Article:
What Lies Ahead for the Egyptian Philanthropic Sector?
February 17, 2011
(Nick Scott is the assistant to the publisher at Philanthropy News Digest. This is his first post for PhilanTopic.)
While it remains to be seen whether widespread hopes for a more inclusive, democratic Egypt are fully realized, there are reasons to be optimistic. Assuming a positive outcome, the legal environment for foundations and nonprofits could become much more favorable in the coming years. Even with the political obstacles erected by the Mubarak regime, however, philanthropy in Egypt has been growing over the past decade or so. With that in mind, now seems like an opportune time to take a look at what has been going right in Egyptian philanthropy, obstacles to the sector's continued growth, and what the future may hold.
Long thought of as a leader in the Arab world, Egypt is emerging as a leader in the Arab philanthropic world as well. It is home to the Gerhart Center for Philanthropy and Civic Engagement at the American University in Cairo and boasts long-established and effective foundations like the pioneering Sawiris Foundation, established by the Sawiris family after the UN Millennium Summit in 2000 to address the country's unique development goals. And while more money overall may be awarded in oil-rich states like the UAE, Egyptian philanthropy has made significant progress in recent years.
Charity is not a new concept in Egypt. The country -- indeed, the entire Islamic world -- has a long tradition of religious charity. Individual giving in the form of zakat -- a type of religiously mandated alms-giving -- totals an estimated $1 billion (USD) annually in Egypt, making it far and away the country's largest charitable outlet. Charitable foundations are a much less established tradition, although the sector has been expanding rapidly. There are currently well over four hundred registered foundations in Egypt, and the number continues to grow. But while the field is relatively young, with many Egyptian foundations still finding their way, a more open political system would remove many of the roadblocks preventing them from realizing their full potential.
Despite the mostly positive outlook, philanthropy and the NGO sector in Egypt are still tightly regulated by the Ministry of Social Solidarity. NGOs operate in an extremely restrictive legal environment that limits membership/fees, methods of revenue generation, and public fundraising efforts. The ministry also has the right to oversee and control NGO finances and must approve any foreign funds awarded to Egyptian NGOs. As a result, foundations that operate in Egypt sometimes choose to base themselves outside the country in order to avoid excessive and sometimes arbitrary government oversight and restrictions.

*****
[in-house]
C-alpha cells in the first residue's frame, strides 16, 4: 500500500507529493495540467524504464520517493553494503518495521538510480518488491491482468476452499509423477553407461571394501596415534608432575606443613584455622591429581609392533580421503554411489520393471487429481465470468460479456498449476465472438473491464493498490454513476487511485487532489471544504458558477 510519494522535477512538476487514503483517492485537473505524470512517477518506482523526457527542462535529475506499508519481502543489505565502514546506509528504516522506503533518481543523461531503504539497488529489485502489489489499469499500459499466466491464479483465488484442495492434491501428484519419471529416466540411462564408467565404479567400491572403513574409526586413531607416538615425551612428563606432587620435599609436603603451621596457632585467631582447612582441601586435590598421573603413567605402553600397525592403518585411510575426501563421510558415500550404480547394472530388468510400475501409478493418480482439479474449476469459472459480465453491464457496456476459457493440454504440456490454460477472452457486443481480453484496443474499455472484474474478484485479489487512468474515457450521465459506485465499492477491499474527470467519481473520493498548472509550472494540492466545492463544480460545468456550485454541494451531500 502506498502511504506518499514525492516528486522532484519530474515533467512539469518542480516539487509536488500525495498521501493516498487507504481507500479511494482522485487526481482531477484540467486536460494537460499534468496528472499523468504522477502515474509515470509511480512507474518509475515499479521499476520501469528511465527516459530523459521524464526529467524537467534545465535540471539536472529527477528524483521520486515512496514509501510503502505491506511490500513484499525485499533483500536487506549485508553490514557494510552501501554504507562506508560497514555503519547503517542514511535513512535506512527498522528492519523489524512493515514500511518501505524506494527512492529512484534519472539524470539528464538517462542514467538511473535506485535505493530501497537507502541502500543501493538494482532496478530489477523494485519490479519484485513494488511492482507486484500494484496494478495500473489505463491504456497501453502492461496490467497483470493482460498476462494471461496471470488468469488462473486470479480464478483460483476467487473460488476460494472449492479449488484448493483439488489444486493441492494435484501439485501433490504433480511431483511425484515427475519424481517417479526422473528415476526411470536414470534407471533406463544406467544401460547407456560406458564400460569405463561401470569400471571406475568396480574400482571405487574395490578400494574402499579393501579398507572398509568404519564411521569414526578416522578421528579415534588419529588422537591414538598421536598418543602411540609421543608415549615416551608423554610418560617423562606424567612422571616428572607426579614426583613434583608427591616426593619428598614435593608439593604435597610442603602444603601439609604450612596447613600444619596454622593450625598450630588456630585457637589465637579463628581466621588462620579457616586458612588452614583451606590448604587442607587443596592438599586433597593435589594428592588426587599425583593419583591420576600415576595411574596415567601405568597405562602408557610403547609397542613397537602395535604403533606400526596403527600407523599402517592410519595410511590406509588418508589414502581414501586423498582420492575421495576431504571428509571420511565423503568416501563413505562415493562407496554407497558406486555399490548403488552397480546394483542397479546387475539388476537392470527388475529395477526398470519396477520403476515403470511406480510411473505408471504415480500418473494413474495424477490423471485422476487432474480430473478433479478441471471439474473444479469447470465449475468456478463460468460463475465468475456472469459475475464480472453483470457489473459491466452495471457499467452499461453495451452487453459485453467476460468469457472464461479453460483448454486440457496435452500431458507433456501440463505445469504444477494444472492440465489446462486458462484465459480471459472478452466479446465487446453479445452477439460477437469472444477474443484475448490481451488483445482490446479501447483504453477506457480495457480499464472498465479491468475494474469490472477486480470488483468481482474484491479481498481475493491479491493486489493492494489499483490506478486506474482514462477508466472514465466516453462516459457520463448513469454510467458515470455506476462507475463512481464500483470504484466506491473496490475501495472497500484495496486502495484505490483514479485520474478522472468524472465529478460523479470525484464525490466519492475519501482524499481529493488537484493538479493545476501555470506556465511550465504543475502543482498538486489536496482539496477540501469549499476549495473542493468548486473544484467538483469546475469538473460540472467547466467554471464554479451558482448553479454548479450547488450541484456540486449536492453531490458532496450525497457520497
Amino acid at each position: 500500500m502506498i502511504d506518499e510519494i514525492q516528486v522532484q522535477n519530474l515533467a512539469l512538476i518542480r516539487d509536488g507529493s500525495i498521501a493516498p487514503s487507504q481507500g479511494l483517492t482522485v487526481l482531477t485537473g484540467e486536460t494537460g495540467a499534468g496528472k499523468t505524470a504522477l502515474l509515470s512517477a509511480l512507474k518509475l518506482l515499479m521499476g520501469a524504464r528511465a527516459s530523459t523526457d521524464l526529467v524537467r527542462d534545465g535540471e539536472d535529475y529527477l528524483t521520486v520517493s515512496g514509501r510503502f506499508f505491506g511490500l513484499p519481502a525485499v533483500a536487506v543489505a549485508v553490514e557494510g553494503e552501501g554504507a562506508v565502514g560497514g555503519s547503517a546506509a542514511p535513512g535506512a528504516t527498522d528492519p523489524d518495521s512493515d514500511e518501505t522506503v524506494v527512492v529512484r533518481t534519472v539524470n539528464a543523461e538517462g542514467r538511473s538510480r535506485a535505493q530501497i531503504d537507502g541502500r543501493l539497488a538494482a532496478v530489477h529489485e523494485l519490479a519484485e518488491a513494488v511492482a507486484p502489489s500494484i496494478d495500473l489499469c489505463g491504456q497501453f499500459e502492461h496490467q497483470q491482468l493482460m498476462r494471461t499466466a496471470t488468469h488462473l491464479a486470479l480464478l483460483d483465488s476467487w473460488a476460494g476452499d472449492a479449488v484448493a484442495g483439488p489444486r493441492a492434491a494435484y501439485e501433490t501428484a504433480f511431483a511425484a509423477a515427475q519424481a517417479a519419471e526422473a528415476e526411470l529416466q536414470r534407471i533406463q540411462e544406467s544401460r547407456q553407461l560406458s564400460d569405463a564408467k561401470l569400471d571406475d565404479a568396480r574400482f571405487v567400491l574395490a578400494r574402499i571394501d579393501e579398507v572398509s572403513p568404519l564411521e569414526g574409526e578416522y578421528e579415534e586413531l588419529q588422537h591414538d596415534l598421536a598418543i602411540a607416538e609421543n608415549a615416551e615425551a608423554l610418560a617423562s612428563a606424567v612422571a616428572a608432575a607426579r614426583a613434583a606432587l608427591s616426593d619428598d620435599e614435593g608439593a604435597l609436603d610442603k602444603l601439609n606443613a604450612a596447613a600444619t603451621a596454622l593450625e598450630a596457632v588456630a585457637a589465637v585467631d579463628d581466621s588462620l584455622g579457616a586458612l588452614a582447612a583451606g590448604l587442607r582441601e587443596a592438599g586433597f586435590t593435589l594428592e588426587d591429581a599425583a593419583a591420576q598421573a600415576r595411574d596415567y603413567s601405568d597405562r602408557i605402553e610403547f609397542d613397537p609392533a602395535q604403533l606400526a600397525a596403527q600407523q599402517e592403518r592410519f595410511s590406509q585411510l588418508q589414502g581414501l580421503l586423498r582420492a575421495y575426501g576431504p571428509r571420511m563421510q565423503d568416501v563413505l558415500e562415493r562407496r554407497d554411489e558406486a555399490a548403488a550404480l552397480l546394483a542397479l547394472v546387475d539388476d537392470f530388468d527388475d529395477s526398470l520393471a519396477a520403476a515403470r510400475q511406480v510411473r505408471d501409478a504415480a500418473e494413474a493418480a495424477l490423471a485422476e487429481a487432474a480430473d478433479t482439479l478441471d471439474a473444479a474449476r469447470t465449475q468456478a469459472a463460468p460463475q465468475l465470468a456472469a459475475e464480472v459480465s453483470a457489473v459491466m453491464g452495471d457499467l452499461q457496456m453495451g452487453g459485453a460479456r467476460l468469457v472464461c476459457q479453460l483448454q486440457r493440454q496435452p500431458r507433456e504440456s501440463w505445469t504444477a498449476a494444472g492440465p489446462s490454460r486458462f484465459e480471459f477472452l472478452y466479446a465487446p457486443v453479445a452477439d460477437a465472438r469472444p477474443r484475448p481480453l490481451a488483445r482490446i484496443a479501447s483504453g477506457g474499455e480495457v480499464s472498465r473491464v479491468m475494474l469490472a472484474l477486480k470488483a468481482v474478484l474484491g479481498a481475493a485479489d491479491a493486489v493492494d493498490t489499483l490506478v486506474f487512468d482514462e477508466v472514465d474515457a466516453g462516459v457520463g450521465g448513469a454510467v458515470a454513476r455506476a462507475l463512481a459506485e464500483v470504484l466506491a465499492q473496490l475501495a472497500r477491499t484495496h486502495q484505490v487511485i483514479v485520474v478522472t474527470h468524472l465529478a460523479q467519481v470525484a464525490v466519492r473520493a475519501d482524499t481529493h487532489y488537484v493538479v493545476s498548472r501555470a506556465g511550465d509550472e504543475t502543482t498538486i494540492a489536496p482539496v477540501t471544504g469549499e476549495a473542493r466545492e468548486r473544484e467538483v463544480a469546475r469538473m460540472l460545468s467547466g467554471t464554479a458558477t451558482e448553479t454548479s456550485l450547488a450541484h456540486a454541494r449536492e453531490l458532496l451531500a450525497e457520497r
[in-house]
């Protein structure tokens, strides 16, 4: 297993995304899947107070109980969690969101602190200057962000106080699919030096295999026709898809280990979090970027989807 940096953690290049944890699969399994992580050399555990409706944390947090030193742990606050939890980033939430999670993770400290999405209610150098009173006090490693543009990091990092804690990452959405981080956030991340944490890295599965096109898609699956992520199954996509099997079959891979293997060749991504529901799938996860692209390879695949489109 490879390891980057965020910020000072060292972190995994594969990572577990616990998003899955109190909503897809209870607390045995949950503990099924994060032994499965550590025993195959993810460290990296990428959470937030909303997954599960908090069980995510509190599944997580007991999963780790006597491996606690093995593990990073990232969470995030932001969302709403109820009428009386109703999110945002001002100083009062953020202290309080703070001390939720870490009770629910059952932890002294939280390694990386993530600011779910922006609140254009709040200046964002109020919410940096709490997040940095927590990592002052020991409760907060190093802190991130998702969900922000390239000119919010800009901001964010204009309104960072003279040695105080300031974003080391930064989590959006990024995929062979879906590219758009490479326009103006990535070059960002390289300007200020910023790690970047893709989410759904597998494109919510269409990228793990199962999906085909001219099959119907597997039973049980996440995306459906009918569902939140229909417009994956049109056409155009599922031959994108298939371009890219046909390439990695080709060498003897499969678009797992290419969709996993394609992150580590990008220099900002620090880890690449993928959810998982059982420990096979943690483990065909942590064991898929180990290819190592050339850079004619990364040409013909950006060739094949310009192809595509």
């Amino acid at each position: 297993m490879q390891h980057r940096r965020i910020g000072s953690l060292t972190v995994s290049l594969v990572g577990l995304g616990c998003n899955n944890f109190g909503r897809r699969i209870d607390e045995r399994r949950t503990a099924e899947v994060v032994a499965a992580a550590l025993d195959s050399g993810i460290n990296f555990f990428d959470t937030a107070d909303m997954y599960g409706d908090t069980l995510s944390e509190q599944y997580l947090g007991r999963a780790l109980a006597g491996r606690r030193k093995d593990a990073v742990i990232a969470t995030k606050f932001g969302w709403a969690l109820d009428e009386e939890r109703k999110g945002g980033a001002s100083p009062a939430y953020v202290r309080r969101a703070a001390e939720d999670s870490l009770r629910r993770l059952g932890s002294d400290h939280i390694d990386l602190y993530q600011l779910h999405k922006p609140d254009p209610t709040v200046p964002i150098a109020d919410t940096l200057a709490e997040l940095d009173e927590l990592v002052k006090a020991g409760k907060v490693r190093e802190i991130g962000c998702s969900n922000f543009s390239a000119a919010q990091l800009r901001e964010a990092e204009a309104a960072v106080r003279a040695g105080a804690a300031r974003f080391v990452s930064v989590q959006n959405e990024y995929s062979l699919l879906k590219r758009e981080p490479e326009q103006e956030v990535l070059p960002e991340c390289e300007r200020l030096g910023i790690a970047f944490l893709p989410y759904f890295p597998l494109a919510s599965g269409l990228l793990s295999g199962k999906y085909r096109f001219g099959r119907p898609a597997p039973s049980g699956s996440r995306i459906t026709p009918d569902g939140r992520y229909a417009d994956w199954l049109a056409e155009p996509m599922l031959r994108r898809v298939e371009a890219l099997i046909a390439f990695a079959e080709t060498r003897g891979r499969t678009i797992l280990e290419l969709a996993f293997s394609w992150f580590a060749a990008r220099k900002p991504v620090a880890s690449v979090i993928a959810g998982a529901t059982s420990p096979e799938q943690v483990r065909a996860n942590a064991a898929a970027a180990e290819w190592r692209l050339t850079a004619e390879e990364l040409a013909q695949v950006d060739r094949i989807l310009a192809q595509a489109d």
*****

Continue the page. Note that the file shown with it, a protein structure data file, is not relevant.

Indeed, ambitious plans for programs like education or health reform are often avoided by foundations out of concern that government bureaucrats will make their implementation too difficult. Another concern among some is that foreign development agencies sometimes crowd out indigenous organizations and stifle the development of local NGOs.
When, for example, Molly Schultz Hafid interviewed Egyptian nonprofit professionals in 2009 about the potential for community-based philanthropy in the country, she heard things like: "I don't see [community-controlled] philanthropy working as well here simply because there is more apathy. You have to have a sense of citizenship." While an understandable sentiment, not everyone feels so discouraged. The success of organizations like the Maadi Community Foundation demonstrates that there is an interest in community-based philanthropy despite the obstacles imposed by the state. An Egypt whose citizenry felt they had a real stake in the government could well be an Egypt that sees a rapid increase in community foundations, as young people begin to believe they have an opportunity to participate in civil society and make a difference.
The philanthropic sector in Egypt is still young and there's room for improved practice, more transparency, and greater effectiveness. Schultz-Hafid's 2009 study Emerging Trends in Social Justice Philanthropy in Egypt offers five excellent recommendations. Still, less government regulation and legal handcuffing could go a long way toward making those recommendations easier to implement and accelerate the growth of the field. Another great source for background information is Gerhart Center founding director Barbara Ibrahim's paper From Charity to Change: Trends in Arab Philanthropy.
If much still hangs in the balance politically, we should note and applaud the fact that Egyptian philanthropy has been getting more organized and strategic -- trends likely to continue into the future.